# The Logic of Logic

My son came to me the other day and said, “Dad, I need help with a math problem.” The problem went like this:

We’re going out to dinner taking 1-6 grandparents, 1-10 parents and/or 1-40 children

Grandparents cost $3 for dinner, parents $2 and children $0.50

There must be 20 total people at dinner and it must cost $20

How many grandparents, parents and children are going to dinner?

The reason this problem is interesting is because there are 3 variables, but only 2 equations:

grandparents * 3 + parents * 2 + children * .5 = 20

grandparents + parents + children = 20

Being a coder, I sat down to write the program to enumerate all possible solutions:

class Program {

static void Main(string[] args) {

for( int grandparents = 1; grandparents < 7; ++grandparents ) {

for( int parents = 1; parents < 11; ++parents ) {

for( int children = 2; children < 41; children += 2 ) {** double dollars = grandparents * 3 + parents * 2 + children * .50; int people = grandparents + parents + children; if( dollars == 20 && people == 20 ) {** Console.WriteLine(“grand parents= {0}, parents= {1}, kids= {2}”,

grandparents, parents, children);

}

}

}

}

}

}

Running this program saves my son the time to figure out the solution through tedious trial-and-error (plus, he didn’t even have to write the program, since I did that part — tricky little bastard, isn’t he?!?) by producing the following output:

grand parents= 1, parents= 5, kids= 14

That was all well and good ’til Alex, a friend of mine, boiled the problem down to a single-statement Prolog program for me (although this program doesn’t capture the range of values the variables can take on):

people_at_the_meal(Grandparents, Parents, Children) :- Grandparents * 3 + Parents * 2 + Children * 0.5 = 20, Grandparents + Parents + Children = 20.

Then I went on to regale Alex about the time my grandmother asked me to schedule her tennis tournament for her on my computer. She had requirements like, “everyone has to place everyone else at least once” and “you have to lose twice to be out of the tournament” and “nobody can play twice in a row” (it’s not good politics for a computer program to kill old ladies…). My grandmother’s problem statement doesn’t fit the traditional algorithmic statements that I’m used to using computers for, nor was I ever able to re-form the problem in those terms (it’s not like my grandma was ever going to leave me a bunch of money anyway…). Alex completely understood and informed me that the NBA has the same problem (with slightly sprier players) and they use logic programs to solve it. In fact, in his experience, these problems happen all the time in the business world.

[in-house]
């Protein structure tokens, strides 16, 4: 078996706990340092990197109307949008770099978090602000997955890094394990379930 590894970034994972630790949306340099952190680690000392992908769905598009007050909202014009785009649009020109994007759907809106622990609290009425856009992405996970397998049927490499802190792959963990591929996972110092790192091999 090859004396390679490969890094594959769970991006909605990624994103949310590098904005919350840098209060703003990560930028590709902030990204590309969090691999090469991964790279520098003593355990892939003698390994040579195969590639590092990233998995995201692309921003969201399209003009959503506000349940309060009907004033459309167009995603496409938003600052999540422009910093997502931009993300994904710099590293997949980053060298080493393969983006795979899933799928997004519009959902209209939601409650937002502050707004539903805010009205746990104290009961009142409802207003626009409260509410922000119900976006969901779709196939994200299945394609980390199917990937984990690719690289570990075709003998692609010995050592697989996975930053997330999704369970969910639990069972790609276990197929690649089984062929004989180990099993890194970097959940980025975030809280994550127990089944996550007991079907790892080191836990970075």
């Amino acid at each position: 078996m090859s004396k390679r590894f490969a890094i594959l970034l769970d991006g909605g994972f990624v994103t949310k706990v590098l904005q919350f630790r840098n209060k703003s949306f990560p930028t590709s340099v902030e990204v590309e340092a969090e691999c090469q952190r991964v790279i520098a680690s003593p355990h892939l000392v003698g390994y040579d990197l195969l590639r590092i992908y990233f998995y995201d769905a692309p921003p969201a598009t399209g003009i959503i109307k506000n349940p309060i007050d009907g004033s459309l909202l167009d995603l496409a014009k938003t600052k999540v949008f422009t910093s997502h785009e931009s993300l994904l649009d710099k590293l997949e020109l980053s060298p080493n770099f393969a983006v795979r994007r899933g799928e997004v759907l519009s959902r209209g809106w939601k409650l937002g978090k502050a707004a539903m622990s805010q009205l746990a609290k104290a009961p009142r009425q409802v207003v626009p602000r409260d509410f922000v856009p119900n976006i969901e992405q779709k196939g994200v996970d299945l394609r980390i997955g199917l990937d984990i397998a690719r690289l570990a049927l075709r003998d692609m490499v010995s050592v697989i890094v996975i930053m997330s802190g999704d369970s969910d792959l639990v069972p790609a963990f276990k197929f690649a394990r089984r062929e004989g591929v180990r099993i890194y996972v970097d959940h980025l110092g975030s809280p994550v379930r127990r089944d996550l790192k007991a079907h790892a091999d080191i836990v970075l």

Constraint Logic Programs (CLPs) break down into constants, variables over ranges and relations of truth, which together make up the constraints in a logic system. In my son’s case, the constants are the numbers, e.g. 3, 20, etc, the variables are the number of people of each type and the relations form the constraints, e.g. the sum of all people must be 20. The CLP “solver” (in Alex’s parlance) provides the logic over a particular “domain” (real numbers in our case) and knows how to do all the iteration and forward and backward chaining to solve the people_at_the_meal problem. A different solver would be able to solve my grandmother’s and the NBA’s scheduling problem.

It was only after most of this discussion that I realized that I recognized the syntax that Alex had produced: it was Prolog, a CLP language I had blocked. I had taken a Prolog course in it in college and absolutely hated it, but not because of the things that allowed me to solve these kinds of problems: that was great. The things I hated were all of the algorithmic things that I needed to be able to do that Prolog was terrible at, e.g. take input, product output, suck in facts from data external to the system (like the NBA player roster), etc. CLPs themselves are damn cool.